This is why trying to come up with three candidate moves before committing to one is crucial. When looking for multiple moves, you’re forced to really examine the entire board, considering not only your pawns and pieces but those of your opponent. Board vision, seeing everything on the board, assessing opposition threat values, etc., is a skill you need to develop over time. Beginners tend to look at a position and focus on the immediately noticeable action, such as the pieces surrounding the central squares going into the middle-game. They miss opposition pieces sitting out of their centered line of sight and it’s those pieces that can end up doing a great deal of damage.

An important idea that every beginner should embrace is the idea that even a slightly bad move (as opposed to an absolutely bad move) can start the downward spiral of a losing game. It’s the snowball effect. If you roll a small snowball from the top of a mountain, it picks up additional snow and speed, becoming bigger and faster until it’s knocking over houses at the mountain’s base. Bad moves have the same effect, making your position become worse and worse. Bad moves have a cumulative effect that leads to loss and should be avoided. Think small advantages rather than big advantages if you cannot seem to find a solid move right away. Never just go for broke. One must think about the repercussions of every move they make in terms of the snowball effect. All it takes is one bad move to ruin a game!

Can beginner’s find great moves? Yes they can but it’s extremely difficult. The way to make finding great moves less difficult is to employ the hardest skill the beginner must learn, patience. Patience means being able to methodically look at a position and consider all the possibilities for both you and your opponent’s pawns and pieces. Patience means taking your time. Fortunately, as your skills on the chessboard grow so does your ability to thoroughly examine a position in less time (while still exercising patience). Use principled play or game principles as your guide. It’s a lot easier to determine a good move when you have a mental checklist (game principles) that defines what a good move idea is for a particular phase of the game. You never see a top player carelessly thrust a pawn or piece into the game, hoping they get lucky. No, they carefully think about potential moves and use principled play to guide them.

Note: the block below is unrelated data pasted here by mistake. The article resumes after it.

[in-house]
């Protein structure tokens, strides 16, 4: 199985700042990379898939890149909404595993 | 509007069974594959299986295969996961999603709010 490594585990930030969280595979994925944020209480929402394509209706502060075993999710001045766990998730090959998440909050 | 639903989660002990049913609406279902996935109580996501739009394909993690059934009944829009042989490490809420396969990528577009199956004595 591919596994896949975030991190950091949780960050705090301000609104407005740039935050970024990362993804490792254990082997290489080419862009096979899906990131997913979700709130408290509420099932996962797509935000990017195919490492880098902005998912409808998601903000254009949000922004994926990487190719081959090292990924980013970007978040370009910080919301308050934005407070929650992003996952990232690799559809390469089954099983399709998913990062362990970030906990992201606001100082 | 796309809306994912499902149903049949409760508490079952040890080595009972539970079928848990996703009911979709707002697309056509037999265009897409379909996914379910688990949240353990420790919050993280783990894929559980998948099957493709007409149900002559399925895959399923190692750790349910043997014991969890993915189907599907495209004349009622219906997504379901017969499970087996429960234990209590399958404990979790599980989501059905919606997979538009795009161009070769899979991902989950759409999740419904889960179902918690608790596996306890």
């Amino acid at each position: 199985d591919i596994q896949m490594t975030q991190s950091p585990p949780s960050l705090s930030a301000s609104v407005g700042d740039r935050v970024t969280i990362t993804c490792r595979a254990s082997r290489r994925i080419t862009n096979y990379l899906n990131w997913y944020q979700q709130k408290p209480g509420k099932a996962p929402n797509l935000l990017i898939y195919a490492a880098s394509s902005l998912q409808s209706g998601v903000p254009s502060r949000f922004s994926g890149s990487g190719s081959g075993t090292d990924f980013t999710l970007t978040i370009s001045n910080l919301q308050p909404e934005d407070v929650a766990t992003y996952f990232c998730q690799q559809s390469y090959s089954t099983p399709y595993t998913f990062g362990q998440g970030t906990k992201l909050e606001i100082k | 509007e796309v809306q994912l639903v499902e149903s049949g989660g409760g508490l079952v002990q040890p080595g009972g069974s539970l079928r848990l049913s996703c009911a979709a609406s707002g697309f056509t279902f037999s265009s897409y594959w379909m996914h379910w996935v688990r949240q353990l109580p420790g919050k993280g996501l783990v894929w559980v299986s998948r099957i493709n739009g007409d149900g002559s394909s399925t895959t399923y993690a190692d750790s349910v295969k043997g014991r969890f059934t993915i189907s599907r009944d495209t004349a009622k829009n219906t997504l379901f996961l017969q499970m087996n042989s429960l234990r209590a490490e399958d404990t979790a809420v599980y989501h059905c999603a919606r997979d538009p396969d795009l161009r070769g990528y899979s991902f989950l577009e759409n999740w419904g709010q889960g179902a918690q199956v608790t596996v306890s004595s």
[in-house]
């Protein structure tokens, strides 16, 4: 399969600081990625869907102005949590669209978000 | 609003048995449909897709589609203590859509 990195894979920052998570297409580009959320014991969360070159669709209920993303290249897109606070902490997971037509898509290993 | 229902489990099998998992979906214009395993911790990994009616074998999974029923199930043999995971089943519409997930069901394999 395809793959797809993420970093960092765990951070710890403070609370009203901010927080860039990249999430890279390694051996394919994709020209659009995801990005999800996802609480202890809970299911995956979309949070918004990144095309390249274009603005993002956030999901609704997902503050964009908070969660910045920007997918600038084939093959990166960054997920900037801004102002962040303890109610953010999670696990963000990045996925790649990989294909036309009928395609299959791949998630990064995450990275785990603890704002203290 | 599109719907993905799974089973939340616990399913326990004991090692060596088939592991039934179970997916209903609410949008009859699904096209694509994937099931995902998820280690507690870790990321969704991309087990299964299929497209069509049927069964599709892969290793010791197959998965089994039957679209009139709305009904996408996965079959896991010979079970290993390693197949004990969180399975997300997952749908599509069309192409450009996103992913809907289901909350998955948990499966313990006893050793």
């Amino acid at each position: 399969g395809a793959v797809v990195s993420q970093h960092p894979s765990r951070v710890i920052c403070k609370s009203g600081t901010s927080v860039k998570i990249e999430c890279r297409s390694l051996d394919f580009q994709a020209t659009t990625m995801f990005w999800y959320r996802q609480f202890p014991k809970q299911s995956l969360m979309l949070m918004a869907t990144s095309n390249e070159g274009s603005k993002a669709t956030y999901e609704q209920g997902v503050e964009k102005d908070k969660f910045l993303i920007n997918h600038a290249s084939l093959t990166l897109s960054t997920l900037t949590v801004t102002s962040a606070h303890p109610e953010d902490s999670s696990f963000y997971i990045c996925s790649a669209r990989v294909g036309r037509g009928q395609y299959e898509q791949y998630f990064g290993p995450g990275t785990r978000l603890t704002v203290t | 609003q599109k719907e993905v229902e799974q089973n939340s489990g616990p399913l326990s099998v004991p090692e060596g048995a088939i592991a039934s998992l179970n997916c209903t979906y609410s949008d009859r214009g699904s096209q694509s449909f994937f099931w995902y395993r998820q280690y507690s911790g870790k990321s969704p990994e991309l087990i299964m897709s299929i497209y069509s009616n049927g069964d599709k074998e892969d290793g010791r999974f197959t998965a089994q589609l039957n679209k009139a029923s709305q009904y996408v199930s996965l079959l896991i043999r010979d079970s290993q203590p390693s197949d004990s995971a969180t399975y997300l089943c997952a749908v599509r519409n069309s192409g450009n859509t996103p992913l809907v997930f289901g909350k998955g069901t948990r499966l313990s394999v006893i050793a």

Beginner’s shouldn’t worry about finding great moves right away because that comes later with experience at the chessboard. Just look for good moves. As for ugly moves, such as those that set up traps, don’t try to employ them, making chess traps a way of life. See an ugly move for what it may be and refrain from making them yourself. Principled play will always trump the trap, but you should always be on the look out for a trick or trap. To prove my point about principled play, I present a game between two Grandmasters, one of whom ignores using sound principles. You don’t have to think long and hard about who gets punished! Enjoy!

Hugh Patterson

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About Hugh Patterson

Prior to teaching chess, Hugh Patterson was a professional guitarist for nearly three decades, playing in a number of well known San Francisco bands including KGB, The Offs, No Alternative, The Swinging Possums and The Watchmen. After recording a number of albums and CDs he retired from music to teach chess. He currently teaches ten chess classes a week through Academic Chess. He also created and runs a chess program for at-risk teenagers incarcerated in juvenile correctional facilities. In addition to writing a weekly column for The Chess Improver, Hugh also writes a weekly blog for the United States Chess League team, The Seattle Sluggers. He teaches chess privately as well, giving instruction to many well known musicians who are only now discovering the joys of chess. Hugh is an Correspondence Chess player with the ICCF (International Correspondence Chess Federation). He studied chemistry in college but has worked in fields ranging from Investment Banking and commodities trading to Plastics design and fabrication. However, Hugh prefers chess to all else (except Mrs. Patterson and his beloved dog and cat).